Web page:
Franklin’s image is one of many pioneering women that graces a wall inside of the She’s All That boutique in Owens Cross Roads. Other images of inspiration include Mother Teresa, Princess Diana, Anne Frank, Benazir Bhutto and Maya Angelou. Those women’s stories are the first lessons upon starting at the store, showcasing the type of perseverance needed to be successful. “All of them believed in something during their lives and were influential in this world,” says Tara Furlough, the CEO of Tara Manufacturing, which makes custom pool liners.
Finding a path
Furlough served two years as president of the board of the CARE Center and helped in the effort to start the thrift store at 5439 Main Drive in New Hope. That involvement and her personal beliefs led to a program specifically aimed to help younger women in New Hope. “There wasn’t a program that focused on teenage girls,” Furlough says. “I became aware of the many different challenges they face, so I wanted to create a business model to teach girls how to run a business.” As an unpaid volunteer, she created the 501(c)(3) nonprofit Wings of Faith Foundation. She’s All That boutique operates within that charity to provide vital mentorship opportunities and a way to save for college. All profits from the store are designated toward the Wings of Faith collegiate fund for those ladies in the program.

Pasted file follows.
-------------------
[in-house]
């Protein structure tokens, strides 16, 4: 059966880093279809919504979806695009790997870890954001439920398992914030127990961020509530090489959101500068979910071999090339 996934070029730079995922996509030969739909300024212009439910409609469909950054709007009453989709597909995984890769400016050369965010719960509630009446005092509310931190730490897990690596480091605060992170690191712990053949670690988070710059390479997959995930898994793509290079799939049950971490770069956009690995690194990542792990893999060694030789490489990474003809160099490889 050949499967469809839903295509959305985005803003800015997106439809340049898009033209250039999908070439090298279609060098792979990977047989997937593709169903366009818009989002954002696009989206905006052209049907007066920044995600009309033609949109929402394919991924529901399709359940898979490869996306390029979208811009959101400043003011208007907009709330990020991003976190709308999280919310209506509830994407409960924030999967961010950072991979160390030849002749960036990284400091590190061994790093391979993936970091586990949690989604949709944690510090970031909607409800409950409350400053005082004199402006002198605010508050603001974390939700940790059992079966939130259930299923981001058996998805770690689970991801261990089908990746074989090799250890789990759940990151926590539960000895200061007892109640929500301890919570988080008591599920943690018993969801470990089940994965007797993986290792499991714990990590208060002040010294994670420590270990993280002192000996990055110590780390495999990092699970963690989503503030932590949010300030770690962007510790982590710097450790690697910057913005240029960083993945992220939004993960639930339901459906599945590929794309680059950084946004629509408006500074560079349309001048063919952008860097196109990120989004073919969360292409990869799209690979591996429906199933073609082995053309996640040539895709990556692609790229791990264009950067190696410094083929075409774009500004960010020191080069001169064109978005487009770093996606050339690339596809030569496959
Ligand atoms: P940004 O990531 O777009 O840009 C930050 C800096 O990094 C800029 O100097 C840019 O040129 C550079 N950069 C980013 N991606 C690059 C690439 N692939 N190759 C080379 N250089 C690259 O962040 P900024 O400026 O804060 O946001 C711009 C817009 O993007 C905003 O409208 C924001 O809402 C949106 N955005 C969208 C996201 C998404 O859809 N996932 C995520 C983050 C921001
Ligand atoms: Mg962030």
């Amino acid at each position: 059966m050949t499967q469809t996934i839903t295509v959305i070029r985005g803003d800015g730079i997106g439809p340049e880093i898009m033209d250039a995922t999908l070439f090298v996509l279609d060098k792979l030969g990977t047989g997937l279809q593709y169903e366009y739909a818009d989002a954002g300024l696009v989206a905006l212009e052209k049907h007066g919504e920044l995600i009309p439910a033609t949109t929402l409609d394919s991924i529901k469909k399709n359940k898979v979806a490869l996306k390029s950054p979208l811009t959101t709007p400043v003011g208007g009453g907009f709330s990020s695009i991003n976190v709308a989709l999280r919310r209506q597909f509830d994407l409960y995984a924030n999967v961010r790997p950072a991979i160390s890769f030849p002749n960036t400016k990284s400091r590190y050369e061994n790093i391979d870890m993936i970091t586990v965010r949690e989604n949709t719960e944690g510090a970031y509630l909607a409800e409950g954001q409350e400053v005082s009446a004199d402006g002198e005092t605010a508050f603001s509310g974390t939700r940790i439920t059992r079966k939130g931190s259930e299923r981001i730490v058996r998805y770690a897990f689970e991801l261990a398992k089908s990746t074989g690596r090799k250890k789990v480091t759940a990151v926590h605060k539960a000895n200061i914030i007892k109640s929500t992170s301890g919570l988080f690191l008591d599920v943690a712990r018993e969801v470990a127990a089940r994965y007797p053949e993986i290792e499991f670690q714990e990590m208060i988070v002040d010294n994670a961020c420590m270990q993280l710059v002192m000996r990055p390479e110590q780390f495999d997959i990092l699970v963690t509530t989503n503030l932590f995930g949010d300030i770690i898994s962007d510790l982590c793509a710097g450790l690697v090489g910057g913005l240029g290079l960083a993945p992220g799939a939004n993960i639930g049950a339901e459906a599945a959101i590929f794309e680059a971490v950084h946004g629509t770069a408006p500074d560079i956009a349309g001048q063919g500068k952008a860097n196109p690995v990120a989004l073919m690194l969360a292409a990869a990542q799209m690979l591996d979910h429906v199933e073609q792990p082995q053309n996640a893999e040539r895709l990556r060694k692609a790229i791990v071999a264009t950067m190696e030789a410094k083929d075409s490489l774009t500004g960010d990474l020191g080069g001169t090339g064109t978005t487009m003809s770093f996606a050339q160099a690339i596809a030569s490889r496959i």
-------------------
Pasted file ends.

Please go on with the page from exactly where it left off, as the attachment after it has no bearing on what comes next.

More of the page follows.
The core values listed on the store’s website use those same seven letters that Franklin sang as their own acronym of empowerment. Even with federal Pell Grants and loans, the ever-increasing cost of a college degree is a large enough hurdle to prevent some qualified students from enrolling. This fashionable store aims to fill in that funding gap for girls striving to improve their lives.
Four young ladies helped launch the concept, making homemade crafts from a building in New Hope. Furlough shared her ideas and concepts for the store with the teens, “so they could visualize the business plan and see it as it was built from the ground up.”
Broadening their horizons